I also built a mock-up with some blocks to test the height which would be best for me; I had read the the ideal height for this work is 4" below your elbow; after trying several heights it turned out the 3-3/4" below my elbow was the perfect height - the rule of thumb would likely have been fine!

Gluing the bench-on-bench "top" piece
Picture of vise in use making some drawer sides with prototype wheels.

I used some Maple that I got from the same mill as the birds eye for my Dad's rocker and built the various components to build the vise. The picture below shows the finished vise. A few test cuts on the new bench have proven its going to be very useful going forward. Since I have already been asked, these wheels are turned from 5" 4140 steel bar stock and are very heavy.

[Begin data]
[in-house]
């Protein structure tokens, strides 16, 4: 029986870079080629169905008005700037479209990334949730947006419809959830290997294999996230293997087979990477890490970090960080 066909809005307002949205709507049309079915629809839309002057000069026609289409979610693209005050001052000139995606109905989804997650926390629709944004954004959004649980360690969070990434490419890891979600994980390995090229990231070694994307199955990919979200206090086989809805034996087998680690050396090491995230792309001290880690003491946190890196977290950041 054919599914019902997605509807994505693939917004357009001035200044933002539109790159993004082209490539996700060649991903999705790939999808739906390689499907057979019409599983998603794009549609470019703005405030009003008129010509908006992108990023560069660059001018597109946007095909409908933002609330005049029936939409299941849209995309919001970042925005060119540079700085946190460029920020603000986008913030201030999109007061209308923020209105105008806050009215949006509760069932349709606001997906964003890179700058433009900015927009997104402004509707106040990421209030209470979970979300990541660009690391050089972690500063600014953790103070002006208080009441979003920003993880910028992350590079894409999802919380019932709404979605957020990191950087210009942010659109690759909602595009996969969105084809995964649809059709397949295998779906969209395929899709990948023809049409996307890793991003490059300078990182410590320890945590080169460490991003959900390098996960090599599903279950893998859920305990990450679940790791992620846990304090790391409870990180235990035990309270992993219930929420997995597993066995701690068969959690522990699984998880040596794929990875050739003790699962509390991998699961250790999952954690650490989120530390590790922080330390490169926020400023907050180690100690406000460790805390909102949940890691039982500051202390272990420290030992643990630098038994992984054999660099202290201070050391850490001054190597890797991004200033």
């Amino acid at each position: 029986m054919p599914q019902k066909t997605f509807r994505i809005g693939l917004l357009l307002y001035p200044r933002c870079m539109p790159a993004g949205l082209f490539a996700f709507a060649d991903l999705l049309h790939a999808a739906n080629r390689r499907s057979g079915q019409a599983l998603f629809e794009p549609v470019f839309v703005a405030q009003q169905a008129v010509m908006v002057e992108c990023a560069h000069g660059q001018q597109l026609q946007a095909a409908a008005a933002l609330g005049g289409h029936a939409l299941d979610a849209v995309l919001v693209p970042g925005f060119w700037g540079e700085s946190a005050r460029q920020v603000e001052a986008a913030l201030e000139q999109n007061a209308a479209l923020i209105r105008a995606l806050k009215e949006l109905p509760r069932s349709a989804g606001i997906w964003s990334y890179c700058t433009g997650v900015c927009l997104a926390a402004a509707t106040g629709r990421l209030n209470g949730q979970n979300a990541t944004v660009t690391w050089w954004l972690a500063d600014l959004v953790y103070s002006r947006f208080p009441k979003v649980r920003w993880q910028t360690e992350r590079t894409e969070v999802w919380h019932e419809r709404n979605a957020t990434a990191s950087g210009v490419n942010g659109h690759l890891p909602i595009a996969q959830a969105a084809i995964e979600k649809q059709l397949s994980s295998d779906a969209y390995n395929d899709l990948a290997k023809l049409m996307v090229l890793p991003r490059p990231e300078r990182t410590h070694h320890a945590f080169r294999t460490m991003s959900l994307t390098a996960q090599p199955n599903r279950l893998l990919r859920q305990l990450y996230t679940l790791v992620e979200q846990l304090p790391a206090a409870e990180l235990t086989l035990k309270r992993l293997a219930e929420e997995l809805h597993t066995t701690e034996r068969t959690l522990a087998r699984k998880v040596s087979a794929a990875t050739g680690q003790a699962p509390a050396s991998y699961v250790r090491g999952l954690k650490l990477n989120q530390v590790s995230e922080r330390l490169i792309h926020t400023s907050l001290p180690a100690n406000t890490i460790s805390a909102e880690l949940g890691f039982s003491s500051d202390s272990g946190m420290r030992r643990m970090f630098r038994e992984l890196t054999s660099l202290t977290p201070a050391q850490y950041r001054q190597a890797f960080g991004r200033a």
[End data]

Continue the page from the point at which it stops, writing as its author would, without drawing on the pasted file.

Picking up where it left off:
After using the vise on a couple of projects, one thing that has frustrated me is the the chop(front jaw) does not move when I remove pressure from the vise - I am looking for a small spring set-up which will open the jaws for me.

The finished Moxon.

Wednesday, 9 January 2013

NBSS / Tommy MacDonald Tool Chest Complete! Plus Tool Porn

Thanks to many for the kind comments (including a FaceBook share from Tommy himself) on my first post on the Tool Chest; I am glad others are interested in this project, it inspires me to keep going with this blogging thing...